Man Repeller, the fashion and lifestyle site founded by Leandra Medine, is a destination for fun, original, intelligent, and (at times) quirky content on everything from high-fashion to mental health. So you can imagine just how creative the workspace for such a company has to be.
"As a rule, we are very collaborative," Medine tells MyDomaine. "We work hard, but don't take ourselves too seriously—which is different from not taking our work seriously," she continues. It's this mentality and spirit that was a guiding force in the design process for Man Repeller's brand new office space located in New York City.
Medine turned to online interior design service Decorist to bring her vision to life and it's not the first time the creative trusted the Decorist team with her interior design needs. She worked with them to design her own Manhattan loft last year so when it was time to decorate a new office space for Man Repeller, she knew just where to turn.
Although Medine had a clear goal in mind for the space—"to create an environment that genuinely got our team excited to get out of bed and rush to work every morning"—it was Decorist celebrity designer Chloe Redmond Warner of Redmond Aldrich Design who made it all possible. With the help of partners like Bed Bath & Beyond, Cost Plus World Market, and California Closets, Medine and her team are surely racing to the office each day (and it's easy to see why).
Keep scrolling to take a look inside the chic, yet playful Man Repeller headquarters and shop the look while you're at it.
"I wanted it to feel kind of British, kind of salon-esque, [a space] worthy of the great fashion brand that Leandra has built," Warner explains. This is certainly in line with Medine's directives, which she describes as "part 1950s English ad agency, part living room, part therapist's office."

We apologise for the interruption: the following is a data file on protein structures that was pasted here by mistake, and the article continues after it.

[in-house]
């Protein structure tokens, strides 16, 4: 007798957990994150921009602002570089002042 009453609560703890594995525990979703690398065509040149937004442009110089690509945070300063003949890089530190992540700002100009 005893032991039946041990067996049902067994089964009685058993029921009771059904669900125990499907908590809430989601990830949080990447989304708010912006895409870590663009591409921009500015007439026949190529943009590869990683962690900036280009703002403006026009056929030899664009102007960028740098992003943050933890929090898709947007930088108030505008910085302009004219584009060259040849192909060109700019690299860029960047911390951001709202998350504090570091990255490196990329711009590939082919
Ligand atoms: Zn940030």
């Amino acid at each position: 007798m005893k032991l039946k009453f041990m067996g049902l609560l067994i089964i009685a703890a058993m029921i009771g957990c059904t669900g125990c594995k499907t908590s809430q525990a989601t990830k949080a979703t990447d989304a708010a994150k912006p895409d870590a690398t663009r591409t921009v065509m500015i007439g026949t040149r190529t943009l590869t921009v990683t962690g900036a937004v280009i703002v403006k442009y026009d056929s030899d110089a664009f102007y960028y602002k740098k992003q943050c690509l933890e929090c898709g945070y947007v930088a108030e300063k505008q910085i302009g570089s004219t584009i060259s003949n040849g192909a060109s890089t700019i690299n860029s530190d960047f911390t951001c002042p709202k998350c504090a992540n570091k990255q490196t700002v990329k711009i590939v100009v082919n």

Medine admits that while she always wants to say that her interior design style is minimalist, it usually turns out to be more maximalist, much like her own personal style. "What I end up with is a hodgepodge of different references that tend almost always to point back to eclecticism," she explains.
These influences can be seen throughout the office space. While many practical elements of an office were necessary, there's also plenty of unique details found in the space.
"We had a ton of fun on the walls," Warner points out. "We commissioned original artwork from female artists to bring life and ambiance to each area," she adds.
Warner was also inspired by the many fashion books the Man Repeller creatives had collected over the years. "We did some artful stacking in the TV area and we hooked them up with lots of plants and objects for the shelves that separate the desks from the TV area."
"We are known for doing lush residential designs and I thought a very swanky apartment with rugs and chandeliers and bookshelves and Farrow & Ball wallpaper would be a great base," explains Warner.
If you didn't know any better, you'd think this part of the office was actually a living room in a Manhattan loft. As Warner puts it, "It feels like you’ve been invited for a working breakfast at your boss’s house, and then surprisingly she has everything you need to work the full day."
Warner admits that her greatest finds were the conference room tables, which are technically dining room tables. "They are so chic with the orange chairs. I'd use them in any fancy house anytime," the designer says.
The office is full of small details that could only be found at Man Repeller headquarters like this conference labeled the Wiggle Room. It's that same wit you could expect to find in just about any article on their site.
In addition to English ad agencies and therapist offices, Medine was also inspired by New York City restaurants. This is possibly because I frequent so many, but am also routinely inspired by how well so many of them invite you into their worlds without saying a single thing, just creating a space for you to draw your own conclusions," she explains.
In the main work area of the office space, a traditional layout is made nontraditional with the implementation of a rotating desk system. "We decided to institute rotating desks that would not just allow for, but encourage members of all the teams to commingle, which really drills down on a core pillar of our culture," Medine notes. It's all about collaboration between different teams and finding a way to incorporate this aspect of work culture into functional interior design.
Perhaps Medine's favorite space in the entire office—although it's a close tie with the soundproof phone booths—is the fashion closet. Because samples are always coming in and going out, it's constantly changing and that's what the creative loves most about the room.